The disconnection hypothesis of schizophrenia says that symptoms are explained by dysfunctional connections across a wide range of brain networks. Despite some support for this hypothesis, there have been mixed findings. One reason for these may be the multidimensional nature of schizophrenia symptoms. In order to clarify the relationship between symptoms and brain networks, the current study included individuals at risk for schizophrenia-spectrum disorders who either report extreme levels of positive schizotypy traits (perceptual aberrations and magical ideation, or "PerMag"; n = 23), or an extreme negative schizotypy trait (social anhedonia, or "SocAnh"; n = 19), as well as a control group (n = 18). Resting-state alpha electroencephalography was collected, and functional networks for each subject were measured using the phase-lag index to calculate the connectivity between channel pairs based on the symmetry of instantaneous phase differences over time. Furthermore, graph theory measures were introduced to identify network features exclusive to schizotypy groups. We found that the PerMag group exhibited a smaller difference in node strength and clustering coefficient in frontal/occipital and central/occipital regional comparisons compared to controls, suggesting a more widespread network. The SocAnh group exhibited a larger difference in degree in the central/occipital regional comparison relative to controls, suggesting a localized occipital focus in the connectivity network. Regional differences in functional connectivity suggest that different schizotypy dimensions are manifested at the network level by different forms of disconnections. Taken together, these findings lend further support to the disconnection hypothesis and suggest that altered connectivity networks may serve as a potential biomarker for schizophrenia risk.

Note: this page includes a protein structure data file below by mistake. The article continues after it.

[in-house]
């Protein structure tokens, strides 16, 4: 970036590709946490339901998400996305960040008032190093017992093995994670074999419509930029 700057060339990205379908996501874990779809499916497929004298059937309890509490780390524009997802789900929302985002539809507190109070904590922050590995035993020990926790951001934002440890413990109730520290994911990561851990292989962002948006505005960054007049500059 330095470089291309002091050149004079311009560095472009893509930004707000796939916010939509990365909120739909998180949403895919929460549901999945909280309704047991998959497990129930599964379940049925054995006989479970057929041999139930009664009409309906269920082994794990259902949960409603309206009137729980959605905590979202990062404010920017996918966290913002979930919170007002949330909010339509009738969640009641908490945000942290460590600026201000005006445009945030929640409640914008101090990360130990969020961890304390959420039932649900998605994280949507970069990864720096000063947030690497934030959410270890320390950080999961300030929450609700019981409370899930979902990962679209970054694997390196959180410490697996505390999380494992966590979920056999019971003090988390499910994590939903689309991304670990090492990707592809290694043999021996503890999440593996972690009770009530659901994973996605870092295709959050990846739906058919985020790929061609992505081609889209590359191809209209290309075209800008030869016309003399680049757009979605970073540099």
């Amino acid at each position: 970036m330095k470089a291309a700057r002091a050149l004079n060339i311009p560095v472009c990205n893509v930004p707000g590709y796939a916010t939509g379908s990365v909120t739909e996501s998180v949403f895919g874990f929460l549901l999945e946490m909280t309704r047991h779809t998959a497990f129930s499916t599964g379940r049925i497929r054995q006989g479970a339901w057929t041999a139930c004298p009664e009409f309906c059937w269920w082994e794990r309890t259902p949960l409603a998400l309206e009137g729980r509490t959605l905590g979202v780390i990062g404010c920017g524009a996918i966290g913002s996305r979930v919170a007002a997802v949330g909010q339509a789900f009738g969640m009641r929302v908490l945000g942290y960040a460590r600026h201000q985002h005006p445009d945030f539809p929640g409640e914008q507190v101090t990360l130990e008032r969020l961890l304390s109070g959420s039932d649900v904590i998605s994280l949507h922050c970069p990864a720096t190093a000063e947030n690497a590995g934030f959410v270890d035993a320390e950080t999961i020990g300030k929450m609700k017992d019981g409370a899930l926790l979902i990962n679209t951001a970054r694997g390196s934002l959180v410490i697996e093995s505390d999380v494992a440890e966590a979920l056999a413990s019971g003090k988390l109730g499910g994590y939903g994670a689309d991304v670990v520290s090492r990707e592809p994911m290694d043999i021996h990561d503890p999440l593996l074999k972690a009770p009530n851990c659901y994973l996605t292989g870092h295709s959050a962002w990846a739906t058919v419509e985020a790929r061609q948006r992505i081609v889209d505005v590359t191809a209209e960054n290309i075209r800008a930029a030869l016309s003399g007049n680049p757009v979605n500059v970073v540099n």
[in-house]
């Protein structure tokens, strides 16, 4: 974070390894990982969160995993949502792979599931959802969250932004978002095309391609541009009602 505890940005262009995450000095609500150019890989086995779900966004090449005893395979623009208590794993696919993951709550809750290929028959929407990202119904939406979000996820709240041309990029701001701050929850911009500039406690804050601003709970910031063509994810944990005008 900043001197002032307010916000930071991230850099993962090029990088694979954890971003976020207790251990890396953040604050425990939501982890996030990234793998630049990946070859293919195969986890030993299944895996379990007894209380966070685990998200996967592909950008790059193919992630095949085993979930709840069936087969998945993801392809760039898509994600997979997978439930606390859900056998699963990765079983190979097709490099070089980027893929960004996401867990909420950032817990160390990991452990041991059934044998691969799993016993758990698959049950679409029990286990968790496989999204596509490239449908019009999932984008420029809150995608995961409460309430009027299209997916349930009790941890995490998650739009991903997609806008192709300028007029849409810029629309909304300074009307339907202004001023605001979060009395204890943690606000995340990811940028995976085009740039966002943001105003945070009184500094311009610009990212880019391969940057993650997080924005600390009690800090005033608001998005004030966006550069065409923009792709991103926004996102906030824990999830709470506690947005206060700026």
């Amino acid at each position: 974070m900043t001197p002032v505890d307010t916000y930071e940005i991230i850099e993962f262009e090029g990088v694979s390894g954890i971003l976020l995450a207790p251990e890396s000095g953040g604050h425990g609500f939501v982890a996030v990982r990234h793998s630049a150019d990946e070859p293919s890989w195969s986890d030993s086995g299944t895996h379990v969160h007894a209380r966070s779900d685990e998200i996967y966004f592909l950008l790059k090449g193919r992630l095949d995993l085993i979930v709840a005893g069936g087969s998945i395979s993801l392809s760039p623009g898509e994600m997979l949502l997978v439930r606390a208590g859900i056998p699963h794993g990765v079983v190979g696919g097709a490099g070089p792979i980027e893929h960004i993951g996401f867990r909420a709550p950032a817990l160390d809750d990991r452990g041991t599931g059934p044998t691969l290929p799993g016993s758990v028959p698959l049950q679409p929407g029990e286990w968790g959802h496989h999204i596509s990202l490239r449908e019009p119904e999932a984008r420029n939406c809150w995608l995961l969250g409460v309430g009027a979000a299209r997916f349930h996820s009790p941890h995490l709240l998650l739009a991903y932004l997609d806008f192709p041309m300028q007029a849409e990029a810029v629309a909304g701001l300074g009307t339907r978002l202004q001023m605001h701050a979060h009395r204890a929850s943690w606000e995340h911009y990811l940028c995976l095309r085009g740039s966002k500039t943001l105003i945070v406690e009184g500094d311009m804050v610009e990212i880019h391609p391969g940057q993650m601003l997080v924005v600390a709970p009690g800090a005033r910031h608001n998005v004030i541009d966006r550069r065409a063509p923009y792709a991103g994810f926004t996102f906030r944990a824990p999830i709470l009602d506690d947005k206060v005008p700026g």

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http://dx.doi.org/10.1016/j.ijpsycho.2020.06.012DOI Listing